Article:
For a town with so many bordellos, early 20th c. Santa Rosa had little crime associated with prostitution – or so you’d assume by reading the old papers.

As discussed here earlier, there was a sizable redlight district centered around the intersection of First and D streets, with no fewer than eleven brothels on the 1904 map. But except for a small item in 1906 that revealed this neighborhood was commonly known as Santa Rosa’s “tenderloin,” the newspapers were silent about the roaring scene just two blocks from Courthouse Square.

This self-censorship eased in 1907 as the Santa Rosa Republican began publishing more items from the police blotter, although the paper still couldn’t bear admitting in print that there were prostitutes in town; the women were instead described euphemistically as vagrants, a “tenderloin habitue,” or a “member of the demi-monde.” Even the staid Press Democrat loosened up by reporting that police were ordered to crackdown on after-hour liquor sales at the whorehouses.

Would that the newspapers had offered more items about this underworld than doings at the Elks Club, or who won the cutlery at that month’s meeting of the Fork Club. It was a constantly shifting subculture where intentions and names were uncertain. May Ahren was alias May Raymond, and M. Rinse “set up a terrible wail” when May and another woman were arrested, the result being himself brought into court for “using language likely to provoke a quarrel.” And what of the lovelorn Joe Peck, who caused a scene one spring afternoon, claiming his cocotte was leaving on the afternoon train with a diamond? There’s a story there that deserved a full telling.

Arrested and Charged With Vagrancy Saturday

Police Judge Bagley had a variety of sentences to pronounce Monday morning. May Ahren, alias May Raymond, and a Mrs. Chambers, who were arrested for vagrancy Saturday evening by Officer Skaggs, were fined ten dollars each. They were released on their own recognizance and promised to return Saturday with the amount of their fines.

M. Rinse, a companion of the women, was greatly incensed at the arrest of his consorts and set up a terrible wail. He was arrested on the charge of using language likely to provoke a quarrel and was released on fifteen dollars cash bail.

Ed Mc.Reynolds was sent to jail for ten days for becoming intoxicated. The man had been taken into custody some time previously, and given his liberty to raise money to pay a fine. He raised the coin, all right, but instead of handing it over to Police Judge Bagley, collected another jag, and was again taken into custody.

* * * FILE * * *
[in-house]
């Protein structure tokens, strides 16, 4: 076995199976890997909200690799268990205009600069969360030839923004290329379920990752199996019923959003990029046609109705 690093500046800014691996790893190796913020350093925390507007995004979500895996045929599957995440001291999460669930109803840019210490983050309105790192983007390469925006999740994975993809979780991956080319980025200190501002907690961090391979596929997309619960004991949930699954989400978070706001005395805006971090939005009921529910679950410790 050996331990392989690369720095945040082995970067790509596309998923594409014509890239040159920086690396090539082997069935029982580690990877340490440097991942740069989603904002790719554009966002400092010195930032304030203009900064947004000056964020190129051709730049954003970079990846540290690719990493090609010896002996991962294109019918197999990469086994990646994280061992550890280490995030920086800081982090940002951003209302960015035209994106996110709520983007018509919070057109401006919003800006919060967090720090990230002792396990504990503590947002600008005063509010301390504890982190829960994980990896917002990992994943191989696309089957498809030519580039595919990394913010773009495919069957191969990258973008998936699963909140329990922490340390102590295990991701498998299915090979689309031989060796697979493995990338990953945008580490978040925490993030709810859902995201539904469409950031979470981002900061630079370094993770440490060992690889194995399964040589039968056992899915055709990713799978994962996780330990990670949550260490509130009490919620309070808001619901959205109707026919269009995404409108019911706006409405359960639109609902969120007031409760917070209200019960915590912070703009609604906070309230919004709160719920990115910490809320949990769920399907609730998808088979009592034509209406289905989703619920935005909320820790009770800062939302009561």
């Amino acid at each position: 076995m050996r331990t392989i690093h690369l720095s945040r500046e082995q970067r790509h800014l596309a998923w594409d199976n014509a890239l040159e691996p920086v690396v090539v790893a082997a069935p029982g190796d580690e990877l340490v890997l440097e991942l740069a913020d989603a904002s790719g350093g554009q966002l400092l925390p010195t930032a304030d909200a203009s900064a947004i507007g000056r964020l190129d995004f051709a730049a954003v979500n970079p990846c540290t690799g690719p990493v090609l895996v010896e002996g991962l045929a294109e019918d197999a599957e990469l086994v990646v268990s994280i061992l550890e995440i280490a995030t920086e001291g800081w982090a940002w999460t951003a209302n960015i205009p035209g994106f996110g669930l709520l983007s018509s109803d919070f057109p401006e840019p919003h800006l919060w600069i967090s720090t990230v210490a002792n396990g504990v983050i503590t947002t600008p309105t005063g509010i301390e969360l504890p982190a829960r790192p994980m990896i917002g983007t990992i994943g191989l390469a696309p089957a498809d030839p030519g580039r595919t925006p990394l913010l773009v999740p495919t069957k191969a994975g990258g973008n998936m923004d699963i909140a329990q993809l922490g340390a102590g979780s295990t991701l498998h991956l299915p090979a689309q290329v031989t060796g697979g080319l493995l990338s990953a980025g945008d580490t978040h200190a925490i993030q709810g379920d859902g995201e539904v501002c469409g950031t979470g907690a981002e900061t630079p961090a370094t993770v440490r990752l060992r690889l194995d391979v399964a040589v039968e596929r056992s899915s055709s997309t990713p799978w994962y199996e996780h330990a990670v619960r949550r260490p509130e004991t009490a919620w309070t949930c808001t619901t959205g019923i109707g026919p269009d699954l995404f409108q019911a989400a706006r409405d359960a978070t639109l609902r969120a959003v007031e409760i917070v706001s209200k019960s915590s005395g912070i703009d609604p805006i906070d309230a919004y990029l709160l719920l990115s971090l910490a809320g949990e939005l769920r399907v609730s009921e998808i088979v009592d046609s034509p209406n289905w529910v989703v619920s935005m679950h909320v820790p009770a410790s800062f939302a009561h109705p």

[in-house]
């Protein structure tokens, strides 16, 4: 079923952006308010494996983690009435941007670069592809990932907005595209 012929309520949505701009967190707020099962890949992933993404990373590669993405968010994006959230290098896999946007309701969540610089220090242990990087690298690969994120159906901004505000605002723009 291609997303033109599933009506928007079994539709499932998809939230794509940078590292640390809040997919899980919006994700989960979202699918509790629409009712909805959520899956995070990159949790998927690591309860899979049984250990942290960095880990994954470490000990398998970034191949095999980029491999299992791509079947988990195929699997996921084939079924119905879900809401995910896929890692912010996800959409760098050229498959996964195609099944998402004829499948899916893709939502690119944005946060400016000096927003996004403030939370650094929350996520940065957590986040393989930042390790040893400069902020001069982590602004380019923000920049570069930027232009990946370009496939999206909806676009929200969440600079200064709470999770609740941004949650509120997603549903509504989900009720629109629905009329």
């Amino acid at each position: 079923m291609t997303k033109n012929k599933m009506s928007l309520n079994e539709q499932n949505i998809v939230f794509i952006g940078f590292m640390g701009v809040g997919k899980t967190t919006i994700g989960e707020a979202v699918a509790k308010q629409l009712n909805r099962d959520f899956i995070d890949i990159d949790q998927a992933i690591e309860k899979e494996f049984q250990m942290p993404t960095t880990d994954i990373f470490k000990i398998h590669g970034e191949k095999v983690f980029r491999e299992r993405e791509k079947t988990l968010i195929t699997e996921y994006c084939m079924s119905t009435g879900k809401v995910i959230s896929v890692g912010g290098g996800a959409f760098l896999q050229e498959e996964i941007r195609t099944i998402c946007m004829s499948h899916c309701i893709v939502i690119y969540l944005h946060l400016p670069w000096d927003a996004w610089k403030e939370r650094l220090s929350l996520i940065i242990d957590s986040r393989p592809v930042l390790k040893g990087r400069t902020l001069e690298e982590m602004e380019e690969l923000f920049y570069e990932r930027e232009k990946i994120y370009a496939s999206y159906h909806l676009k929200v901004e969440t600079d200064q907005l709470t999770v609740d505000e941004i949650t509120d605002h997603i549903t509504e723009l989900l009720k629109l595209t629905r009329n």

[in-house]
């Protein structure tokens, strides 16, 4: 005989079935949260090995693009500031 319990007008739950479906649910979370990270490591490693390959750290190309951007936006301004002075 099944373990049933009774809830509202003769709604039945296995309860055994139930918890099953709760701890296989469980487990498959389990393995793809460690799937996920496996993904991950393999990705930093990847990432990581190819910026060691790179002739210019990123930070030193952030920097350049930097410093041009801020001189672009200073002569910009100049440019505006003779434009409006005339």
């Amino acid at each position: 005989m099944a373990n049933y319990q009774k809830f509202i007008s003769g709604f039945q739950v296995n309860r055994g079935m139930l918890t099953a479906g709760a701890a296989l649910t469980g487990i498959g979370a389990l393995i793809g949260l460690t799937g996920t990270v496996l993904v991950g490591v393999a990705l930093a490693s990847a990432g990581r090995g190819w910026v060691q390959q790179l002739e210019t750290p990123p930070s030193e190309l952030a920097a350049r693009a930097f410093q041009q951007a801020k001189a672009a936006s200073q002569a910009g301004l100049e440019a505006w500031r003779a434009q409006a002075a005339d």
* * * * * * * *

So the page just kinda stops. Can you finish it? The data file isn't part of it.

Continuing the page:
– Santa Rosa Republican, January 28, 1907

A man giving the name of Joe Peck, believed to be fictitious, and who is said to be a resident of Fort Bragg, was arrested Wednesday afternoon by Officer C. Edward Skaggs. The man was taken from the afternoon train, where he was attempting to prevent a woman leaving town. The woman is a tenderloin habitue with whom the man had become enamored, and he swore that she should not leave him. When the woman arrived at the depot she found the man there and appealed to Officer Skaggs for protection, at the same time making charges against her tormentor. Peck claimed that the woman owed him money for a diamond ring but the woman denied this. Peck was released on ten dollars cash bail, and departed on the evening train for the north, taking the opposite direction to his inamorata.

– Santa Rosa Republican, March 7, 1907
Ordinance Will be Strictly Enforced and Will include Places at First and D Streets

In a day or two stringent orders will be issued to the Chief of Police to suppress the unlawful sale of liquors in the tenderloin district of First and D Streets. This has been determined by the Mayor and members of the City Council, and it will likewise do away with the arrest and fining of the proprietors of the houses concerned for disobeying the ordinance and selling liquors after saloons, who have to live up to the letter of the law have closed their business for the night.

There is a determination on the part of the City Council, expressed by themselves to have the ordinance in future enforced very strictly and there will be no evading any of its provisions in the future. For some time complaints have been made regarding the sale of liquors in the section mentioned. Mayor Overton was interviewed on Saturday morning and he confirmed the information mentioned above.

– Press Democrat, March 10, 1907

A woman of First street, who created a disturbance Wednesday night and was arrested and charged with battery, was fined $20 by Judge Bagley Thursday morning. He warned her that if there were any more complaining, that it would cost her $50, or fifty days.

– Santa Rosa Republican, April 11, 1907

Ruth Stanley, a member of the demi-monde, forfeited ten dollars bail in Police Judge Bagley’s court on Monday. She had been arrested for disturbing the peace. The woman had an altercation with another of her class.

– Santa Rosa Republican, June 4, 1907

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